How Mindfulness Can Help Your Brain Manage Pain

Man holding lower back

Mindfulness meditation is a practice that has gained considerable popularity in the west. Popularized in large part by the work of Dr. Jon Kabat-Zinn, mindfulness encourages present-moment, nonjudgmental awareness through simple meditative practices such as attending to one’s own breath. Over time, the practice of mindful awareness can become more easily generalized to an infinite number of external and internal events, helping practitioners to cultivate a state of equanimity, or calmness and poise, even in the face of distressing events, unpleasant physical sensations, or strong emotions. Mindfulness also can be very effective in dealing with chronic pain.

The Costs and Challenges of Chronic Pain

Pain is known to be a sensory, affective, and cognitive experience. That is, the experience of pain consists of 1) how our bodies feel and how our nervous system interprets these sensations, 2) the emotions we have in response the pain, and 3) the way we think about the pain, including our judgments about the experience. The latter two aspects of this trio also affect how well we cope with pain and how likely we are to be able to live a life that has meaning for us—despite having pain.

A recent, large-scale study found that roughly 100 million Americans suffer from chronic pain. Pain is responsible for enormous economic costs, including an estimated $300 billion in health care expenditures and up to $650 billion in economic costs each year due to lost days at work and decreased productivity. While staggering, these numbers say nothing about the personal costs of pain, including changes in social functioning and the ability to perform many daily tasks, relationship stresses, anxiety that pain will worsen, and hopelessness that things will improve.

Although medications and, at times, surgical and other interventions can be important tools for pain management, too often they fail to completely relieve pain. Furthermore, drugs and procedures do not directly impact how people cope with symptoms that may not be curable.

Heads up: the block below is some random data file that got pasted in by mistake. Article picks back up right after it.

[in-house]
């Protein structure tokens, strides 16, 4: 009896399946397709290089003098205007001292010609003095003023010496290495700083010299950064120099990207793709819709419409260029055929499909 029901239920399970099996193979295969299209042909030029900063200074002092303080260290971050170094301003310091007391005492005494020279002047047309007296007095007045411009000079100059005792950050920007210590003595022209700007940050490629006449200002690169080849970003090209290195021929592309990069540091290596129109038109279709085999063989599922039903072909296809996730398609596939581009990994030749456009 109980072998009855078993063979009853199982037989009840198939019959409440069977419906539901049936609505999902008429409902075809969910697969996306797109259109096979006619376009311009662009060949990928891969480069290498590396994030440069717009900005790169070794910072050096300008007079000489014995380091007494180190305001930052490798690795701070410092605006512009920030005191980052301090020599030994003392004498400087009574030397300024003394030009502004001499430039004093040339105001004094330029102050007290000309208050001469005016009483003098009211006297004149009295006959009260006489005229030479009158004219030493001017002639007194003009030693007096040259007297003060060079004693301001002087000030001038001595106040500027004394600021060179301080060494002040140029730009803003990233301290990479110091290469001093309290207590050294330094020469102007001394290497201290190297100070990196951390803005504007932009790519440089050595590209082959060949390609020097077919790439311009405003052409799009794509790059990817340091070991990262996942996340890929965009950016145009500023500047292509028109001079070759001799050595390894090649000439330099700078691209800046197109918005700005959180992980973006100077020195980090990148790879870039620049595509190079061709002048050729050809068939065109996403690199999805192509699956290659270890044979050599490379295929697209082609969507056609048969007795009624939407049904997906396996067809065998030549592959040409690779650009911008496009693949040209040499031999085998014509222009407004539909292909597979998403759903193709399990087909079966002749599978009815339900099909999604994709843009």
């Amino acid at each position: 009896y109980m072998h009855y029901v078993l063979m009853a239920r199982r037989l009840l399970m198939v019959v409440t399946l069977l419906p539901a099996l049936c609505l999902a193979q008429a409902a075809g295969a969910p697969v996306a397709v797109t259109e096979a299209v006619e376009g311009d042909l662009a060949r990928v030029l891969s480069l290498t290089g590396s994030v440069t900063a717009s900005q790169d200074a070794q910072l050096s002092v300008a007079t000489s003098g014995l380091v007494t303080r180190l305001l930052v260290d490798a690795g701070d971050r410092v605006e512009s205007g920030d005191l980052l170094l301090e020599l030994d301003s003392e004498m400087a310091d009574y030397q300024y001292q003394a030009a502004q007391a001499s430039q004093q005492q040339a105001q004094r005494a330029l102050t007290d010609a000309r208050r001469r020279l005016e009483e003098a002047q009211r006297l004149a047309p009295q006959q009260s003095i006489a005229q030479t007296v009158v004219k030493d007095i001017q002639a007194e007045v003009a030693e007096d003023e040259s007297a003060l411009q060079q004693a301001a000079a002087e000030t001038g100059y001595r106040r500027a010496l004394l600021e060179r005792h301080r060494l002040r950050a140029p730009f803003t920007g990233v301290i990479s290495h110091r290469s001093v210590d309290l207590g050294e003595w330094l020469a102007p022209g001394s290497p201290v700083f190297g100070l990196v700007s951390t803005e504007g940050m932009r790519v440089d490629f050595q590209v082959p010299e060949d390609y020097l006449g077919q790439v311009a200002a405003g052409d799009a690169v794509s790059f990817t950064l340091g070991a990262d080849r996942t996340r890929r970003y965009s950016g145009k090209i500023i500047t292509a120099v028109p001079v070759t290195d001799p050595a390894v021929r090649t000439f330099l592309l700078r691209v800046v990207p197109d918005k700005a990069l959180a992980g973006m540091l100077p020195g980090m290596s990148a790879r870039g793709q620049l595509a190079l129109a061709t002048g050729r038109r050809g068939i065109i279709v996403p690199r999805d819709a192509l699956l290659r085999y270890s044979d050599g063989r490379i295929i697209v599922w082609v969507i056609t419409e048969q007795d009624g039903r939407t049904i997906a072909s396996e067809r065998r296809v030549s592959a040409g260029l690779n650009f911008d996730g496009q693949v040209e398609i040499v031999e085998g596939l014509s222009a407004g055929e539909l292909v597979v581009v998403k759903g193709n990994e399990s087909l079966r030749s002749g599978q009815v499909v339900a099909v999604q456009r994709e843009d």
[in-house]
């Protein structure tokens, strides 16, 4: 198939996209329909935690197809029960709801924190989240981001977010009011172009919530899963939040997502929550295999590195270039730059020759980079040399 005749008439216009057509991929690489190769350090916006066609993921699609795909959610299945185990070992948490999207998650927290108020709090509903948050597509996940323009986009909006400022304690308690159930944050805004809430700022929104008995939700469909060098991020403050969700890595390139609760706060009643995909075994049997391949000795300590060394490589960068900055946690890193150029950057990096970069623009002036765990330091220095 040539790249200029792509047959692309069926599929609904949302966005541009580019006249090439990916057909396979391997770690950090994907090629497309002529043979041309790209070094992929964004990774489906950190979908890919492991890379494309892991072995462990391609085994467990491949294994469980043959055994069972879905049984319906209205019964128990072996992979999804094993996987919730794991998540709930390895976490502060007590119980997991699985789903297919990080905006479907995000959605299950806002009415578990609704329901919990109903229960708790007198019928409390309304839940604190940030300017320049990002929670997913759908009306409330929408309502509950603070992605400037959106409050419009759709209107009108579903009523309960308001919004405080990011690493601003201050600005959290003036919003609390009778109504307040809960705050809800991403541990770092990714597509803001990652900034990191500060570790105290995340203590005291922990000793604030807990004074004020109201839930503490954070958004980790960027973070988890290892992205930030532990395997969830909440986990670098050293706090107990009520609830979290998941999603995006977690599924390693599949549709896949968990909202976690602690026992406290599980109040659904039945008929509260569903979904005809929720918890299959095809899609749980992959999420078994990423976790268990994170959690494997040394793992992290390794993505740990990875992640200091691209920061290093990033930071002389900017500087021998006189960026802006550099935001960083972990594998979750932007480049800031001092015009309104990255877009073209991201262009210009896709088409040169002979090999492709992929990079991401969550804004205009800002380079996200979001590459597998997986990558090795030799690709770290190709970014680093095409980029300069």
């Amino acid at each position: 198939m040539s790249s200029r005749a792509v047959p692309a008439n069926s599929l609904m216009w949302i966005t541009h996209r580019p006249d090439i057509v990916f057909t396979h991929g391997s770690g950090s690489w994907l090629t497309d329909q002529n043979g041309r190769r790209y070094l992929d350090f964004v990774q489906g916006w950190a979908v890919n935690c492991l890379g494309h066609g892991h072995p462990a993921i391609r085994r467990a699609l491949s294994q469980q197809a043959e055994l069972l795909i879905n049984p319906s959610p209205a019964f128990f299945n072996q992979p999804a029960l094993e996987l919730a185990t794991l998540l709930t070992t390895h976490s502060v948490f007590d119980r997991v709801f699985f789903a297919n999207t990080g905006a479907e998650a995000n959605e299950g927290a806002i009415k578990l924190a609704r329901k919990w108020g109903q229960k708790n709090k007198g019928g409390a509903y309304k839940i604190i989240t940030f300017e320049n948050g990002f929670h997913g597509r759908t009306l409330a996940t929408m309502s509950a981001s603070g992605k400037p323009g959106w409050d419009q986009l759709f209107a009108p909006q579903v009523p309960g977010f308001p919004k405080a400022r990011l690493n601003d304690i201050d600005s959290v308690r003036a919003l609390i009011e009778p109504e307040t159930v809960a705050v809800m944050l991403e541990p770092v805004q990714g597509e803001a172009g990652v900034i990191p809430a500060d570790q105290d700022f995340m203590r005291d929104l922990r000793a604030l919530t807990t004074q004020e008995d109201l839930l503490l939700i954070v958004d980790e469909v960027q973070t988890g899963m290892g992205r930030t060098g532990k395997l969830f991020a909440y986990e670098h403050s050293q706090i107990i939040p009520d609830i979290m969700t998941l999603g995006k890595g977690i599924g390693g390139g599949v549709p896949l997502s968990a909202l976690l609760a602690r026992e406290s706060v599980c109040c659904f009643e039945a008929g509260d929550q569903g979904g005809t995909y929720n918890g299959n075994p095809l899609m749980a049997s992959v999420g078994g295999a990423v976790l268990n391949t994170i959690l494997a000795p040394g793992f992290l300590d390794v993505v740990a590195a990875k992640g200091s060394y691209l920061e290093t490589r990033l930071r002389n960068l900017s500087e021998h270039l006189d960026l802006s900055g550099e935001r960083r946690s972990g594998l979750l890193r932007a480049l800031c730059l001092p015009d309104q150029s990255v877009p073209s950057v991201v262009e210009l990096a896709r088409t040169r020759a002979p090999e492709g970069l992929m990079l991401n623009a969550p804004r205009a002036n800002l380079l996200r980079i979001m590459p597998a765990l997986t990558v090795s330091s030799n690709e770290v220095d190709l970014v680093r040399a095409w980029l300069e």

How Does Mindfulness Help with Pain and Coping?

  • Pain is a brain-centered experience in that our brains control how we experience any sensory input from our nervous system. In other words, without a brain, we could not “interpret” pain as such.
  • There is considerable overlap between the structures in the brain that process pain and those that process the emotional experience of pain, its degree of severity, and the meaning we give to pain and how well we cope with it. So our emotions and thoughts about pain can either improve or worsen the experience of it (which is good news and bad).
  • Mindfulness is a simple practice that has been shown to change the activity in areas of the brain that process pain severity and unpleasantness, improving both.

What’s the Evidence?

A recent study examined whether time-limited mindfulness training (four days of training, 20 minutes per day) would decrease pain severity and the unpleasantness associated with it. Researchers found that even after only a very brief instruction in mindfulness, meditating in the presence of experimentally induced pain significantly reduced pain intensity by 40%, and unpleasantness by 57%, as compared to simply resting during pain. Changes reported by participants were supported by what the team found when using brain imaging. The benefits described above were the result of increased activation in brain areas associated with the ability to reframe how pain is evaluated, and reduced activation in other areas that process the pain signal received from the body.

Another study found that experienced meditators had lower sensitivity to experimentally induced pain as well as greater thickness in the cortical areas associated with the processing of emotions in general and with the emotional experience of pain, specifically, as compared to nonmeditators. The team’s results suggest that the thicker cortical areas observed in long-term meditators may be due to the practice itself.